Where Fiction Meets Reality

ReMain House Media

Regina Romain

Reviews

Munster Cookies children's book is a story for children afraid of the dark and Monsters. Created by author, Regina Romain, who was once a child afraid of the unknown.

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Children Munster Cookies

Posted on September 19, 2014 at 2:55 PM Comments comments (0)

Book ReviewMunster Cookies

September 15, 2014 | Anxiety, Book Review, Children | 0 comments | Author: Nicky


For many children fears of the dark or monsters in the cupboard or under the bed can make going to sleep rather challenging. This lovely story de-catastophises the fear of the imagination and would be a great book to read before going to bed.


Pin Munster Cookies is a picture book for children about making darkness in the bedroom a safe and comfortable place. It is about a little boy who decides to make friends with the monster under his bed by giving him cookies and milk. When he peeps under the bed, instead of finding the monster, he sees nothing but crumbs.


Aimed at children 2-6 years old. Included in the book is a recipe for Munster Cookies which is a fun activity for the whole family to do.


It is written for the US market with ‘mom’ rather than ‘mum’, but fear of monsters is universal, and this affects children all over the world. I am sure many children (and parents) will identify with this little boy and his battle with his fear of the dark and the monster under his bed.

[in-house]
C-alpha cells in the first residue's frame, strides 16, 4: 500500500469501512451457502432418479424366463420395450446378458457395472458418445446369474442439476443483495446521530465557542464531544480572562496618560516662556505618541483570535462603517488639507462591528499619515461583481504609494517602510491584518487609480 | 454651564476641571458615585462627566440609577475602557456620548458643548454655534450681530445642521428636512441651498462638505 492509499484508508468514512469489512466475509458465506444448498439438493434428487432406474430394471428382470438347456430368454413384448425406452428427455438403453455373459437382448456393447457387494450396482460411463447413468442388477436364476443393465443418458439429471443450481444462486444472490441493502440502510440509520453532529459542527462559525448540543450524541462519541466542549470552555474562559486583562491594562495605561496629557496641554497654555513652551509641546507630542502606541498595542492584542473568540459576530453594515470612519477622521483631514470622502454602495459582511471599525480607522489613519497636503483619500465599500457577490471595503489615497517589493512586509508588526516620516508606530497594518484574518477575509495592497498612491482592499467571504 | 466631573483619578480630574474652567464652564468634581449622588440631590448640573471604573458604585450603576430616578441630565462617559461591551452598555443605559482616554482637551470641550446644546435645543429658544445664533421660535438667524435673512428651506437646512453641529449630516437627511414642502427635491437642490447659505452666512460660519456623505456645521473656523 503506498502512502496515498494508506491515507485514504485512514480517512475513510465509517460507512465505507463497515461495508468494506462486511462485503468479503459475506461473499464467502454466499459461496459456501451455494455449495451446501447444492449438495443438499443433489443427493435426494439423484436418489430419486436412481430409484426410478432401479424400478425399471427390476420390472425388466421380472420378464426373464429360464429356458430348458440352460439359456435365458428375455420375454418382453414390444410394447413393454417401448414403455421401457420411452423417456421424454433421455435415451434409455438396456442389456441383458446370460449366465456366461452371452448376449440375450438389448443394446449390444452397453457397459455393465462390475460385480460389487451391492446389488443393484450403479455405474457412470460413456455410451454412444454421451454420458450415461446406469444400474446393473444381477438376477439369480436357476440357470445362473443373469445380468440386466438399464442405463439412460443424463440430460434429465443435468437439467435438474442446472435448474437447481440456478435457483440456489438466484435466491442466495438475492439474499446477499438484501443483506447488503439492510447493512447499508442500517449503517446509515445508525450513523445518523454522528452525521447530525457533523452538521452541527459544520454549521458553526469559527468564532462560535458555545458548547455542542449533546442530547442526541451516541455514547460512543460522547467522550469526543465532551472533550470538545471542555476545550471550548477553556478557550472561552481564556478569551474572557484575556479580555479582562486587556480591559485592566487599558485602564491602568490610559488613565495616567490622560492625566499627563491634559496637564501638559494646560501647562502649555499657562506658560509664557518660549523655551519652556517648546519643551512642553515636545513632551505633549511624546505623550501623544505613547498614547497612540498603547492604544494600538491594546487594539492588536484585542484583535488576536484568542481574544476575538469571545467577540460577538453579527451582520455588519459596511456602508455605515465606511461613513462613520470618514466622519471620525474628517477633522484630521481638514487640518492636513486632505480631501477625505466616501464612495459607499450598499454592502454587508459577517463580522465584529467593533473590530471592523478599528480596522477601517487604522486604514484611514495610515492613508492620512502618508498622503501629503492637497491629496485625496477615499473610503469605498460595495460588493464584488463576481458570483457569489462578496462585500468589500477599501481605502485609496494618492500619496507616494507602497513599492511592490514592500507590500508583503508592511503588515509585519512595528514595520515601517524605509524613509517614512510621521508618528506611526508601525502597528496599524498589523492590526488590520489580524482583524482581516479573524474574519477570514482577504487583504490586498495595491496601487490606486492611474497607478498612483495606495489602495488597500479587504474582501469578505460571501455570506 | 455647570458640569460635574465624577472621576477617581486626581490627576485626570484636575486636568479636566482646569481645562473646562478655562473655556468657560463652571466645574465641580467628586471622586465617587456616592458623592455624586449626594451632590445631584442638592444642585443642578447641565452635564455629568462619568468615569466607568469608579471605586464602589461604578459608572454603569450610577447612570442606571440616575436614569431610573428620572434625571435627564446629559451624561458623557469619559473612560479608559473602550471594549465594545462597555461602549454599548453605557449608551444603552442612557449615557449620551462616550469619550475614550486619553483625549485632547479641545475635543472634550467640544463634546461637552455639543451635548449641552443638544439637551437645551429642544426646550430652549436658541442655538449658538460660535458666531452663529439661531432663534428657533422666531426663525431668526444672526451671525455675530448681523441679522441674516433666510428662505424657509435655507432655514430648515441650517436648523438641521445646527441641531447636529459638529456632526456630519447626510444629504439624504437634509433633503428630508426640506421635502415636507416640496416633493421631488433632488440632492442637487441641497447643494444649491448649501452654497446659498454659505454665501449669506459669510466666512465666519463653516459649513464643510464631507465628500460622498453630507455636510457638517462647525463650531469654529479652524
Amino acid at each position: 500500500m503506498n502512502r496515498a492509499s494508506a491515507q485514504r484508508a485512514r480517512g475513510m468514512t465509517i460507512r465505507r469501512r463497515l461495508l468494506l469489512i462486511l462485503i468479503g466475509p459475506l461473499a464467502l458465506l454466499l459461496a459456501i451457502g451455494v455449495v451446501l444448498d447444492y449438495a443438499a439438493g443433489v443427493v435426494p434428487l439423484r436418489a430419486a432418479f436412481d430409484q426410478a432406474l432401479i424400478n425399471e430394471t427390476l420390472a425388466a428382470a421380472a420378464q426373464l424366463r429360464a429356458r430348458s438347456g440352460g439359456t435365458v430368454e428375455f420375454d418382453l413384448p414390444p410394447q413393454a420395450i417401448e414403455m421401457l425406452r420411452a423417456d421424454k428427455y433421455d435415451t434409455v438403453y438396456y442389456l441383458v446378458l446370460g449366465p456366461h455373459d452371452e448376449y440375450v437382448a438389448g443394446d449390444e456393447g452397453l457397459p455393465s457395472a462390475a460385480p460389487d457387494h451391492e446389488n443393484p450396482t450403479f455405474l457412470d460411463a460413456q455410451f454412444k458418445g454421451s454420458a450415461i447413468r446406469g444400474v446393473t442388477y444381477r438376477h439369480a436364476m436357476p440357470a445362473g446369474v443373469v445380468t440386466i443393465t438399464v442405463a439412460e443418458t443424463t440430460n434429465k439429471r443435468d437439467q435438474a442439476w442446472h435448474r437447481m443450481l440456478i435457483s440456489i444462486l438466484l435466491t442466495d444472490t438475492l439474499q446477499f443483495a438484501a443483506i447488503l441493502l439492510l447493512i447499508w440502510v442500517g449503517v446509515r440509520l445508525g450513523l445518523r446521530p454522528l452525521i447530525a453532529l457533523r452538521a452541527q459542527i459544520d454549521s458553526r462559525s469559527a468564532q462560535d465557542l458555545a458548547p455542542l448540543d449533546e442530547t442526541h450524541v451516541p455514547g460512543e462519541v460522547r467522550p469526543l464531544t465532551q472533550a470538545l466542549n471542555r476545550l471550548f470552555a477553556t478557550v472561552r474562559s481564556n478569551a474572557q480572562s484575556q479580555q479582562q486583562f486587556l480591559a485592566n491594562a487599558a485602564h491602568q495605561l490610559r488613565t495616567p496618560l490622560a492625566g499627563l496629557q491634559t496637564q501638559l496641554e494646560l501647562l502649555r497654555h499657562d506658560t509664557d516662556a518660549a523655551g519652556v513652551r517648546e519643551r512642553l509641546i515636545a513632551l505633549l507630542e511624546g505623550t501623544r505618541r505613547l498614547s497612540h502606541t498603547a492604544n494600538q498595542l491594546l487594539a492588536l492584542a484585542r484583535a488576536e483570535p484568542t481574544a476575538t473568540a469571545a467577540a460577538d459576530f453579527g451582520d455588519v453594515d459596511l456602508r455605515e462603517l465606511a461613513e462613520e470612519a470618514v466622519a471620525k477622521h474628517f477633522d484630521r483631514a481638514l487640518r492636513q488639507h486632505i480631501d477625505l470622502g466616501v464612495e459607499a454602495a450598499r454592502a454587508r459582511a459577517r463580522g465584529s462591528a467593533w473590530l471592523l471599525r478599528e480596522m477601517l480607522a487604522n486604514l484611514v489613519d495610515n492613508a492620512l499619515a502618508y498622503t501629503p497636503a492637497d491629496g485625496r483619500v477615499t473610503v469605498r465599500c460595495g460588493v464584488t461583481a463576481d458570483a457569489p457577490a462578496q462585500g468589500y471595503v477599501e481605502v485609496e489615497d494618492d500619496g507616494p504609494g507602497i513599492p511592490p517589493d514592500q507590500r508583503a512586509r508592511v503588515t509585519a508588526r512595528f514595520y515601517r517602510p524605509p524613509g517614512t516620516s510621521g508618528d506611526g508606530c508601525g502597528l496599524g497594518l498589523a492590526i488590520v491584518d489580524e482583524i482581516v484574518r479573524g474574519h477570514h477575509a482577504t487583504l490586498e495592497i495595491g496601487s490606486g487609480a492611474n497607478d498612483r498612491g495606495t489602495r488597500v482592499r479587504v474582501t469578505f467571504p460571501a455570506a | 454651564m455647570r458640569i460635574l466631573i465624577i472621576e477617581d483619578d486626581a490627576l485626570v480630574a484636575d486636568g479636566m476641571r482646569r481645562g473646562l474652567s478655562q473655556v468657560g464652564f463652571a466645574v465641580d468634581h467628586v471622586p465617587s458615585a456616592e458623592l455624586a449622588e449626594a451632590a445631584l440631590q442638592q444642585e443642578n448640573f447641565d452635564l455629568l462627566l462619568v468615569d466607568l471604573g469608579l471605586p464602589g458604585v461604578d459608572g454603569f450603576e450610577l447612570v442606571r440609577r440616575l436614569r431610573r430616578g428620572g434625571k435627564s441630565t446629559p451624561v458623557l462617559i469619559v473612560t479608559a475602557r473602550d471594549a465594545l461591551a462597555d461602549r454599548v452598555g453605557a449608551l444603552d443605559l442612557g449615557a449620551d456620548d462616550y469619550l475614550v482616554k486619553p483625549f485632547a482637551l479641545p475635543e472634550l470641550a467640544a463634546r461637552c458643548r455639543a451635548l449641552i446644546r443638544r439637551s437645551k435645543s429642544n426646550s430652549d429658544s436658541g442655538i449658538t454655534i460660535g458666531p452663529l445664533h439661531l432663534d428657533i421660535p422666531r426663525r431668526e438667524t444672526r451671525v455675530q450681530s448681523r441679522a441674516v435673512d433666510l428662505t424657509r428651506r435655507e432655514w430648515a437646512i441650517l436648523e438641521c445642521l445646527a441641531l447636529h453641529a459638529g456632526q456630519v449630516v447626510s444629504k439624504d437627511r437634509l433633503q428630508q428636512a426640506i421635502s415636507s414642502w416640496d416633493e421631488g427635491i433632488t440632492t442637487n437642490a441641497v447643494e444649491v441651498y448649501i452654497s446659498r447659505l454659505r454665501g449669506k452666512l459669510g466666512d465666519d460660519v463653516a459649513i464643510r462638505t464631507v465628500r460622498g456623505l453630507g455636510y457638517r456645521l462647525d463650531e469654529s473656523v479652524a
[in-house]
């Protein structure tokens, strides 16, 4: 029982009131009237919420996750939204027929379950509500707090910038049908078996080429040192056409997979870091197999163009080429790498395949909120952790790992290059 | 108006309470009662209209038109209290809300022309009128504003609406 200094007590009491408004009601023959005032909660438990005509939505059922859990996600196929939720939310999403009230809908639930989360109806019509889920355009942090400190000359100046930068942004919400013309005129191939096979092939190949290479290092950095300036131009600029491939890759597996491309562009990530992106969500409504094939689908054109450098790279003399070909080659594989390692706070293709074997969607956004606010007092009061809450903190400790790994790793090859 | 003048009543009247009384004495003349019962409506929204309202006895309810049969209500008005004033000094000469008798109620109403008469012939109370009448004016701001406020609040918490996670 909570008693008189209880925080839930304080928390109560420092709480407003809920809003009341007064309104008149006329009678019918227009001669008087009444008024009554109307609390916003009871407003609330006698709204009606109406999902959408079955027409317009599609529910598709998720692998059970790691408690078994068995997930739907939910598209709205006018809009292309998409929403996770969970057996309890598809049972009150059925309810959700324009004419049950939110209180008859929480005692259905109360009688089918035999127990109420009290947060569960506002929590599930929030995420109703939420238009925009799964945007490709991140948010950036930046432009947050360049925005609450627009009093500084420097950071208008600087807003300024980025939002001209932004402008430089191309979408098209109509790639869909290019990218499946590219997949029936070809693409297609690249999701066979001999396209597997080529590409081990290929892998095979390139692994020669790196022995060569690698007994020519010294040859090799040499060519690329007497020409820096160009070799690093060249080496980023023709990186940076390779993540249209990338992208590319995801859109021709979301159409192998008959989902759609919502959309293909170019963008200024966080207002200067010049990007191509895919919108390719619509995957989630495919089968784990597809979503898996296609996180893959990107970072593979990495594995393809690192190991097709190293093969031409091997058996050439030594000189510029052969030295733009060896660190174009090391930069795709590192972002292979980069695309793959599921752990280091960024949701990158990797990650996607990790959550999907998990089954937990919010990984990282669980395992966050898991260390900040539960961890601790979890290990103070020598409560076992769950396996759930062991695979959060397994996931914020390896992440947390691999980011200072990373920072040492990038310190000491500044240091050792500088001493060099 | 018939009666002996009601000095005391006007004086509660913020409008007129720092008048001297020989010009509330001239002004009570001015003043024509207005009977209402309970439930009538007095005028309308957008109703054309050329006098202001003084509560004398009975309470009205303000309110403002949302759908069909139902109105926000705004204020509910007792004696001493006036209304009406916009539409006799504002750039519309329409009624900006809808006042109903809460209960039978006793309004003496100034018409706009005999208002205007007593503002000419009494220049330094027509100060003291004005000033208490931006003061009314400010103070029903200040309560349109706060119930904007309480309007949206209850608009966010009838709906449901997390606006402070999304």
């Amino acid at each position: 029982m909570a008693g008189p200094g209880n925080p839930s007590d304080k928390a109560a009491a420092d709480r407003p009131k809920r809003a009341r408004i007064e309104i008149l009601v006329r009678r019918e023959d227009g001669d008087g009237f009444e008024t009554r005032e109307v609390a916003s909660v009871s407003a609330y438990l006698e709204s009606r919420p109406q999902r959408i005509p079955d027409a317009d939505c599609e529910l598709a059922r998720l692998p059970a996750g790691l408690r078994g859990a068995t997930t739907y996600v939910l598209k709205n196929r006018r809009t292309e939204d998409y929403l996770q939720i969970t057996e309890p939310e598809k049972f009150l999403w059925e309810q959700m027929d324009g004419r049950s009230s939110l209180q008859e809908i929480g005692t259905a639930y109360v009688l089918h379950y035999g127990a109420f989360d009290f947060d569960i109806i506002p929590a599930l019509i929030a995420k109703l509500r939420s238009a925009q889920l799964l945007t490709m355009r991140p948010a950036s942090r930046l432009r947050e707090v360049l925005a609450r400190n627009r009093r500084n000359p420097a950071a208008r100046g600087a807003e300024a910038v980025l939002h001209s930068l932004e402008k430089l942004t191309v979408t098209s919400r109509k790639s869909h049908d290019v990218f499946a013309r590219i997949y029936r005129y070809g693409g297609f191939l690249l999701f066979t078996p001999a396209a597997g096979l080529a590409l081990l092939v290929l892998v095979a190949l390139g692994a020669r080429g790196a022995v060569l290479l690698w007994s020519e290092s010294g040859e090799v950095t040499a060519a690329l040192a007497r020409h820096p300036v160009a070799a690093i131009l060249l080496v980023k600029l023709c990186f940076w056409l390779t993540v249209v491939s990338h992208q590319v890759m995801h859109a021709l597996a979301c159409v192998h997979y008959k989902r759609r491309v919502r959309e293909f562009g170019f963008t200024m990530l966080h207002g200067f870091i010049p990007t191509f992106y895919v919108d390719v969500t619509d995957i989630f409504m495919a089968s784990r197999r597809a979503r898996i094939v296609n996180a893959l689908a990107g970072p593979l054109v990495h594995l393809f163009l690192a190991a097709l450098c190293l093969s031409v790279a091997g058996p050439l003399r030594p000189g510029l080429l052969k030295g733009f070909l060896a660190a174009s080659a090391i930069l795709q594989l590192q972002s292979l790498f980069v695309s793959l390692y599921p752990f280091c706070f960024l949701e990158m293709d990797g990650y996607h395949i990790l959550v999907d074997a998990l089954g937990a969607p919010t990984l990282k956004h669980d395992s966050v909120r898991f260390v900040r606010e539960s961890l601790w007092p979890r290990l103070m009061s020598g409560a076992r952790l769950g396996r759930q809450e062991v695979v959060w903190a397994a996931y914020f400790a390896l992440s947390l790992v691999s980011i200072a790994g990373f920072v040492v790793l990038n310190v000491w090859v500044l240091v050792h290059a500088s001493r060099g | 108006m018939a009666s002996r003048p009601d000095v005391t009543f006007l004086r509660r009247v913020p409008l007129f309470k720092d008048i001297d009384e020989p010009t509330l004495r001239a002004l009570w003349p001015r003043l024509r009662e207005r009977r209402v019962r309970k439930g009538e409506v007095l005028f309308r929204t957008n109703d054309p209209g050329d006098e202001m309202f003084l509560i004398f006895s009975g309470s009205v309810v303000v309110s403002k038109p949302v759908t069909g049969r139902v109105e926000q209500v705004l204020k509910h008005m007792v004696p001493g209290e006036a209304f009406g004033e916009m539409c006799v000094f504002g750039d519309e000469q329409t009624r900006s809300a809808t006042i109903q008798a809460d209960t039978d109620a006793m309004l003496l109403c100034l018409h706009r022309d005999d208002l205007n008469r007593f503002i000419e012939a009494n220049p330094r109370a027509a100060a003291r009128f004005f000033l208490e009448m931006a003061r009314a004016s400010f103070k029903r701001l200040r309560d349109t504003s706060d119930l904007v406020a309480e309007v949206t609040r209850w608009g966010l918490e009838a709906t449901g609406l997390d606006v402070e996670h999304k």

Well done Regina on creating a story to help young children beat their fear of monsters in the dark!


Follow Regina on FACEBOOK
Order your own copy from AMAZON or BARNES and NOBLE


Staying creative,
Nicky x

A Story For Children Afraid of the Dark and Monsters

Posted on February 20, 2014 at 8:35 PM Comments comments (1)

The story time story, Munster Cookies, givesa child power to control and acknowledge their fears by arming them with the same comfort as to what the story is about; a little boy who decides to befriend the monster hiding under his bed by giving him monster cookies and milk. The recipe for Munster Cookies is included. A tangible feeling of security as in giving the child a lovey object such as a stuffed animal, doll, or special blanket to make the scary things go away. The story also helps to boost literacy, build self-esteem and develop problem-solving skills.  

 

Dr. Mary Dobbins, an assistant professor of pediatrics and child psychiatry at Southern Illinois University advises, by giving the fear a name “MunsterCookies” and arming the child with a comfort item “Milk and Cookies” will help them sleep soundly. And Mary Susan Esther, M.D., president of the American Academy of Sleep Medicine says,“The tryptophan in milk will help you feel sleepy, but you need some carbs to get it where you want it to go in your brain.” Cookies are the doctor’s carb of choice in which she says, “Make sure to choose a low-fat variety and eat them in moderation.” 

 

There are surprisingly no picture books designed for children that flip the thing that scares them into a tangible comfort. No child could be afraid of monsters after reading Munster Cookies. The author puts a humorous and tasteful twist to the age-old problem of monsters and scarythings thought to be hiding in the dark. Therefore, parents eager to calm a child’s fear should read this monster bedtime story to help them get to sleep. And a little treat never hurts.


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